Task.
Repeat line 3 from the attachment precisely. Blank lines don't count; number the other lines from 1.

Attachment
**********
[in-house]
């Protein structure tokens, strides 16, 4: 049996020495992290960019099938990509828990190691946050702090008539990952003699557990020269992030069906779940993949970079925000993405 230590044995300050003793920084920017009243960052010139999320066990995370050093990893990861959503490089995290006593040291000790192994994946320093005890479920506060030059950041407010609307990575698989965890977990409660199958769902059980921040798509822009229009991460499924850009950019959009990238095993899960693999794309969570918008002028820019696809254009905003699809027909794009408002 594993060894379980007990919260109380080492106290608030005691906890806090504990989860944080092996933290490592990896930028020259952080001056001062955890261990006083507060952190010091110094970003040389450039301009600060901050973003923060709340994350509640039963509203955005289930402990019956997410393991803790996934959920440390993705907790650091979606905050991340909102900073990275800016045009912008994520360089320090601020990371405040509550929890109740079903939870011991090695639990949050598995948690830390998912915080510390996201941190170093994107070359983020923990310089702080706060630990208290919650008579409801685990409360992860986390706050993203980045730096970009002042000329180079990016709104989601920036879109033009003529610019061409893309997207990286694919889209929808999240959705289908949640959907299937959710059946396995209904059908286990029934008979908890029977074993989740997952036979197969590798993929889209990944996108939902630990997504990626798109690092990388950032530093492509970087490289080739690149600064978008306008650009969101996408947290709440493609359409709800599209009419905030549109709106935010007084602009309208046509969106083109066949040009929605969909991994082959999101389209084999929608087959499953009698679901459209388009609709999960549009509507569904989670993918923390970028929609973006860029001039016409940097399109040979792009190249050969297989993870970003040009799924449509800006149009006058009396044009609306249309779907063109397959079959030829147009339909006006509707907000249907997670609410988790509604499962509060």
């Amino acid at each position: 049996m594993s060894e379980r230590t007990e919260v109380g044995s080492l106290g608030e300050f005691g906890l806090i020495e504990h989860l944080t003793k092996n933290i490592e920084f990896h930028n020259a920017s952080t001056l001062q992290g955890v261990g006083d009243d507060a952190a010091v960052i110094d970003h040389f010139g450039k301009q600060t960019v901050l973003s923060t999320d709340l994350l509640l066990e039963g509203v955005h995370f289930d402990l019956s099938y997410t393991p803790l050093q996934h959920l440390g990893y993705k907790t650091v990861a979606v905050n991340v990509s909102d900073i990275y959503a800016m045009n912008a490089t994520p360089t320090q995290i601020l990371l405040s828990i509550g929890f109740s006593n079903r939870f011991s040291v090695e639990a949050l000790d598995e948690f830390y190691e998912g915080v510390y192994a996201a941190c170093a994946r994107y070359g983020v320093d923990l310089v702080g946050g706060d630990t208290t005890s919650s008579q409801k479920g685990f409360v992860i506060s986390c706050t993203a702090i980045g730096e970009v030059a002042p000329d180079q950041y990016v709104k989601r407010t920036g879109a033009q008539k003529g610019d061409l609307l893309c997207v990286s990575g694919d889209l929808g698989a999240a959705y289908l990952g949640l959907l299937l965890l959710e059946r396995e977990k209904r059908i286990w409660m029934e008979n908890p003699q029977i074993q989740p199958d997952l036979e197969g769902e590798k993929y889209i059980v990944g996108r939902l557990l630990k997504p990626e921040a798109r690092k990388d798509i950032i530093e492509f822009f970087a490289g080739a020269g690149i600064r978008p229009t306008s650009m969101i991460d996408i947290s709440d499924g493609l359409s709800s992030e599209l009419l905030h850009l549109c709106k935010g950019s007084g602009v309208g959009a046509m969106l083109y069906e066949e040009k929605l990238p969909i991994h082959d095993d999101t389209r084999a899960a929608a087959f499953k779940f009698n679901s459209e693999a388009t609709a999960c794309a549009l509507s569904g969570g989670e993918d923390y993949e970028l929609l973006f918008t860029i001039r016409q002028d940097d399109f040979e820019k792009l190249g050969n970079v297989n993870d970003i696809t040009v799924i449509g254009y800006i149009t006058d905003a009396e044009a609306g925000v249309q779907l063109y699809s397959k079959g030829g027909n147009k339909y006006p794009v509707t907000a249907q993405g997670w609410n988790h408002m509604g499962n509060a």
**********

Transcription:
């Amino acid at each position: 049996m594993s060894e379980r230590t007990e919260v109380g044995s080492l106290g608030e300050f005691g906890l806090i020495e504990h989860l944080t003793k092996n933290i490592e920084f990896h930028n020259a920017s952080t001056l001062q992290g955890v261990g006083d009243d507060a952190a010091v960052i110094d970003h040389f010139g450039k301009q600060t960019v901050l973003s923060t999320d709340l994350l509640l066990e039963g509203v955005h995370f289930d402990l019956s099938y997410t393991p803790l050093q996934h959920l440390g990893y993705k907790t650091v990861a979606v905050n991340v990509s909102d900073i990275y959503a800016m045009n912008a490089t994520p360089t320090q995290i601020l990371l405040s828990i509550g929890f109740s006593n079903r939870f011991s040291v090695e639990a949050l000790d598995e948690f830390y190691e998912g915080v510390y192994a996201a941190c170093a994946r994107y070359g983020v320093d923990l310089v702080g946050g706060d630990t208290t005890s919650s008579q409801k479920g685990f409360v992860i506060s986390c706050t993203a702090i980045g730096e970009v030059a002042p000329d180079q950041y990016v709104k989601r407010t920036g879109a033009q008539k003529g610019d061409l609307l893309c997207v990286s990575g694919d889209l929808g698989a999240a959705y289908l990952g949640l959907l299937l965890l959710e059946r396995e977990k209904r059908i286990w409660m029934e008979n908890p003699q029977i074993q989740p199958d997952l036979e197969g769902e590798k993929y889209i059980v990944g996108r939902l557990l630990k997504p990626e921040a798109r690092k990388d798509i950032i530093e492509f822009f970087a490289g080739a020269g690149i600064r978008p229009t306008s650009m969101i991460d996408i947290s709440d499924g493609l359409s709800s992030e599209l009419l905030h850009l549109c709106k935010g950019s007084g602009v309208g959009a046509m969106l083109y069906e066949e040009k929605l990238p969909i991994h082959d095993d999101t389209r084999a899960a929608a087959f499953k779940f009698n679901s459209e693999a388009t609709a999960c794309a549009l509507s569904g969570g989670e993918d923390y993949e970028l929609l973006f918008t860029i001039r016409q002028d940097d399109f040979e820019k792009l190249g050969n970079v297989n993870d970003i696809t040009v799924i449509g254009y800006i149009t006058d905003a009396e044009a609306g925000v249309q779907l063109y699809s397959k079959g030829g027909n147009k339909y006006p794009v509707t907000a249907q993405g997670w609410n988790h408002m509604g499962n509060a």